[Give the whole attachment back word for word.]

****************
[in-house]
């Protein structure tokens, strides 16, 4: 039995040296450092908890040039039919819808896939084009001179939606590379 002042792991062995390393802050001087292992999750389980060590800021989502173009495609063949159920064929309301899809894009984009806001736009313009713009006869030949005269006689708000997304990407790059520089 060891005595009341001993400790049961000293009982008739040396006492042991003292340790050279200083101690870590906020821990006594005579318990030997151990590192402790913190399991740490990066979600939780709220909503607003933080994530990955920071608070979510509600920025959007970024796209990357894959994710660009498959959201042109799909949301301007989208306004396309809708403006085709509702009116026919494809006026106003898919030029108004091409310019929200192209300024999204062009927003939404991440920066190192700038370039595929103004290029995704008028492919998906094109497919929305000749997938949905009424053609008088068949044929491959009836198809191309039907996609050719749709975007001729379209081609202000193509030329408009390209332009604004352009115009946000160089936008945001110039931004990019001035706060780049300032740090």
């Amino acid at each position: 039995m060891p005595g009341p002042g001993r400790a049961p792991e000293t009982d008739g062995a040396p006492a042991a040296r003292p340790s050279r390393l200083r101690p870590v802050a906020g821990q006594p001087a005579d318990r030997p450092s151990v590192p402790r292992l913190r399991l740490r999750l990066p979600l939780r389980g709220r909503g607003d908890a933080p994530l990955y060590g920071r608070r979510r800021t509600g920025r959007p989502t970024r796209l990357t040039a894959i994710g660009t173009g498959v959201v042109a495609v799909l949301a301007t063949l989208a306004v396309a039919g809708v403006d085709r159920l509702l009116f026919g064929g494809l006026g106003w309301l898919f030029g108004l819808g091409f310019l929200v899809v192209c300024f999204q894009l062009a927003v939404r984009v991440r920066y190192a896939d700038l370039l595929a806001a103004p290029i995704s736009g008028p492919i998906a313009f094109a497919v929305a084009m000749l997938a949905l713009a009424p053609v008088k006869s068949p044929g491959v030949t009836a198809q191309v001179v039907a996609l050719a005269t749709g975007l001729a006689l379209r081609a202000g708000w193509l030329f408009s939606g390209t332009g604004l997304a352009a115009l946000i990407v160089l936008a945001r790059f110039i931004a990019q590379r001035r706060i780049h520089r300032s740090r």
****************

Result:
[in-house]
């Protein structure tokens, strides 16, 4: 039995040296450092908890040039039919819808896939084009001179939606590379 002042792991062995390393802050001087292992999750389980060590800021989502173009495609063949159920064929309301899809894009984009806001736009313009713009006869030949005269006689708000997304990407790059520089 060891005595009341001993400790049961000293009982008739040396006492042991003292340790050279200083101690870590906020821990006594005579318990030997151990590192402790913190399991740490990066979600939780709220909503607003933080994530990955920071608070979510509600920025959007970024796209990357894959994710660009498959959201042109799909949301301007989208306004396309809708403006085709509702009116026919494809006026106003898919030029108004091409310019929200192209300024999204062009927003939404991440920066190192700038370039595929103004290029995704008028492919998906094109497919929305000749997938949905009424053609008088068949044929491959009836198809191309039907996609050719749709975007001729379209081609202000193509030329408009390209332009604004352009115009946000160089936008945001110039931004990019001035706060780049300032740090």
């Amino acid at each position: 039995m060891p005595g009341p002042g001993r400790a049961p792991e000293t009982d008739g062995a040396p006492a042991a040296r003292p340790s050279r390393l200083r101690p870590v802050a906020g821990q006594p001087a005579d318990r030997p450092s151990v590192p402790r292992l913190r399991l740490r999750l990066p979600l939780r389980g709220r909503g607003d908890a933080p994530l990955y060590g920071r608070r979510r800021t509600g920025r959007p989502t970024r796209l990357t040039a894959i994710g660009t173009g498959v959201v042109a495609v799909l949301a301007t063949l989208a306004v396309a039919g809708v403006d085709r159920l509702l009116f026919g064929g494809l006026g106003w309301l898919f030029g108004l819808g091409f310019l929200v899809v192209c300024f999204q894009l062009a927003v939404r984009v991440r920066y190192a896939d700038l370039l595929a806001a103004p290029i995704s736009g008028p492919i998906a313009f094109a497919v929305a084009m000749l997938a949905l713009a009424p053609v008088k006869s068949p044929g491959v030949t009836a198809q191309v001179v039907a996609l050719a005269t749709g975007l001729a006689l379209r081609a202000g708000w193509l030329f408009s939606g390209t332009g604004l997304a352009a115009l946000i990407v160089l936008a945001r790059f110039i931004a990019q590379r001035r706060i780049h520089r300032s740090r």